• 13. 1. Executive Summary 1.1 Introduction Jasmine Teahouse is a new tearoom in the quaint New England town of Simsbury, Connecticut. Jasmine Teahouse is a Limited Liability Corporation, managed by its owners, Earl and Lady Grey. Earl Grey has five years of experience managing a successful boutique coffeehouse in a similar locale in Maryland. His love and knowledge of teas will make the transition to owning and running a teahouse a natural step. Lady Grey has 3 years of training as an herbalist and worked for 4 years as a teatender in Boston. She is currently training to be a nutritionist; her knowledge of the health benefits of tea will help our marketing and sales efforts. Source: SBA homepage: http://www.sba.gov
  • 14. 1. Executive Summary J asmine Teahouse will offer a full range of teas (hot and iced), as well as pastries, premium chocolates, tea accessories, and loose teas for taking home or giving as gifts. Lady Grey is a master teatender, and Earl has been learning proper brewing techniques from her for the last four months. We will train all of our teatenders in the proper storage, brewing, and serving of each kind of tea.
  • 15. 1. Executive Summary The American tea market is growing rapidly. Tea sales have increased 165% since 1990, with the number of tea rooms offering sit down service rising about 15% to about 1500 shops. American interest in tea certainly owes some of its increase to the proliferation of gourmet coffee shops around the country in this same period. Most of working America has accepted the idea of expensive hot beverages as affordable luxuries, thanks to the marketing efforts of Starbucks, Seattle’s Best, and so on. At the same time, fashion is always on the move-now that fancy coffee drinks are so widely accepted, savvy consumers are looking for new, more unique treats to enjoy. Starbucks estimates that 7% of its $12 billion annual sales currently come from tea.
  • 16. 1. Executive Summary In Sinsbury, our potential clientele is divided between local residents and tourists (roughly 100,000 per year, in all seasons). We expect to easily generate sales to existing committed tea drinkers, who will immediately recognize the quality of our products and services. Marketing to the much larger local groups who are not yet familiar with premium teas will emphasize our atmosphere (cozy, intimate, luxurious), our prestige-value (high prices, the sophistication of having a favourite “exotic” tea type), and our wide array of potential gifts (gift baskets, chocolates, loose teas and tea accessories). Sales to tourists depend on a highly-visible location, association with the quaint charm of our town, and promotional efforts in cooperation with other businesses.
  • 17. 1. Executive Summary We have no direct competitors in our area. Dunkins Donuts and a local cafe cannot compete with our upscale approach, and the nearest Starbucks is 5 miles away. Simbury’s growing affluence and gentrification work in our favour, as our upper-middle class customer seeks out new status makers and mini-luxury experiences in a convenient, nearby location. Our well-researched and conservative sales forecasts project sales over $190,000 in the first year, with continued moderate increases through year 3. We project a net profit in the first year of over $13,000, with steadily increasing net worth for the foreseeable future. The owners are investing $10,330 of their own money into the business. Jasmine Teahouse is seeking an additional 6 year loan of $53,633 to fund out startup costs. We plan to open our doors in June of 2004.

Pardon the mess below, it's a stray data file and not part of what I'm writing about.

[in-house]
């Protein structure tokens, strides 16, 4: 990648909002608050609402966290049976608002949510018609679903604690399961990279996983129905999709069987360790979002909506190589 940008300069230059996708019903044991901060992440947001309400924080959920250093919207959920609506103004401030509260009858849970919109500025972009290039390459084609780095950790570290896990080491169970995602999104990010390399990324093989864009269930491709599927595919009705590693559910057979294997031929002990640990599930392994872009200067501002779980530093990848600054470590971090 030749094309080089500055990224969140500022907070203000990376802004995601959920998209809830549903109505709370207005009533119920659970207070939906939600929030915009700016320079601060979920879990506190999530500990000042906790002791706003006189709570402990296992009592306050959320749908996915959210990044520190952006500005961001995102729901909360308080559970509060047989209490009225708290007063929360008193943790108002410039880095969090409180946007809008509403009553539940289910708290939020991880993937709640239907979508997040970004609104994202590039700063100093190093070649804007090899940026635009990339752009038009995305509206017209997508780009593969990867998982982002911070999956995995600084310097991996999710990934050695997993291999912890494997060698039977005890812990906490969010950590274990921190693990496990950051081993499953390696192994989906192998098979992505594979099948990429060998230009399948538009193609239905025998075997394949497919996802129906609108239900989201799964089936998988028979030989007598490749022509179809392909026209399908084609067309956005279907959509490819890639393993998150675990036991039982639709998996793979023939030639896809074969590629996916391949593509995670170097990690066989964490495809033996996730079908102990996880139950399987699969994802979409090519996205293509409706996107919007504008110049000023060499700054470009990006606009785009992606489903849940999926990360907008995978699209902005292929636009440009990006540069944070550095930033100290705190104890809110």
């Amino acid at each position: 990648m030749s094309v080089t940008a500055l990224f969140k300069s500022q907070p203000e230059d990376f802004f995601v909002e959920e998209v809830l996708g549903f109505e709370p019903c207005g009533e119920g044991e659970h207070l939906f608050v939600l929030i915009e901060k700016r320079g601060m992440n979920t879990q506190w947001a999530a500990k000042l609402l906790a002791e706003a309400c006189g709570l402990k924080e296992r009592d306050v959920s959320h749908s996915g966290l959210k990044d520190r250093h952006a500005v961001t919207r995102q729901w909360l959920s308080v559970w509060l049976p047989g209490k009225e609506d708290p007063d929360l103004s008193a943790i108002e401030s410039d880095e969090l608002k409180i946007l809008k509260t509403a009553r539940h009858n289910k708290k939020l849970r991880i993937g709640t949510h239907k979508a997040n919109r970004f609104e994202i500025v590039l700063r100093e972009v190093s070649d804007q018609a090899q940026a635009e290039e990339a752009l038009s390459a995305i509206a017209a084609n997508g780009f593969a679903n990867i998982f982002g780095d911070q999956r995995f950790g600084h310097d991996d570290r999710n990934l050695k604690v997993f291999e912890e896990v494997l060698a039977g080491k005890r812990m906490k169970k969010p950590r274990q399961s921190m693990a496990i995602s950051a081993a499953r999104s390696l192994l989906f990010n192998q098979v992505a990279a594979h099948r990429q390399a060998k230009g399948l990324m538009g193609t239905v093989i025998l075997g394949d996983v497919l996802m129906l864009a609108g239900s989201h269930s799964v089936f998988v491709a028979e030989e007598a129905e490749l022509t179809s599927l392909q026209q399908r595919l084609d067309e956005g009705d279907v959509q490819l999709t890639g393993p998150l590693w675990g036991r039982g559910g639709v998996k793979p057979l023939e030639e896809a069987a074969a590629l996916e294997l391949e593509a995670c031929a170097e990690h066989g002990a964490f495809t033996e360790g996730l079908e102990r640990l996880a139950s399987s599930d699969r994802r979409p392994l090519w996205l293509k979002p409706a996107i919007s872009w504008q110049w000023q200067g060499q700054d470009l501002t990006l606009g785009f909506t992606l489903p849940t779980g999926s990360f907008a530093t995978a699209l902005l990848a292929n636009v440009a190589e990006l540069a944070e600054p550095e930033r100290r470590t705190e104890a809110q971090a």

• 18. 1. Executive Summary
  • 19. 1. Executive Summary
    • 1.2 Objectives
      • To operate a successful tea and chocolate store in Simsbury, employing one to two employees the first year
      • To obtain a minimum of 200 regular customers in the Simsbury market the first year of operation
      • Achieve first year sales of $190,000
      • Maintain an average gross margin of 58 percent.
      • To produce a reasonable net profit by the end of the third year of operation
  • 20. 1. Executive Summary
    • 1.3 Mission
      • Our goal is to provide the finest premium teas and chocolates to residents of the Simsbury, CT area in a relaxed and fun atmosphere.
    • 1.4 Keys to Success
      • Experienced Owners/Managers. Earl and Lady Grey have years of experience in this and related industries.
      • Product Quality. We sell only the finest whole-leaf loose teas, pastries, and chocolates.
      • Excellent Customer Service. Each customer will be treated as would an honoured guest in our homes.
      • No direct competition. In addition to hot teas, we offer iced teas, chocolates, and gift baskets to cover seasonal variations in customer demand.
  • 21. 2. Products/Service Description
      • This section is about the products or services the business provides/will provide.
      • We need to focus on the factors that make the offering unique and desirable to customers (having a competitive comparisons comparing your offering to similar products or services offered by others).
        • - Sourcing
        • - Future Products or Services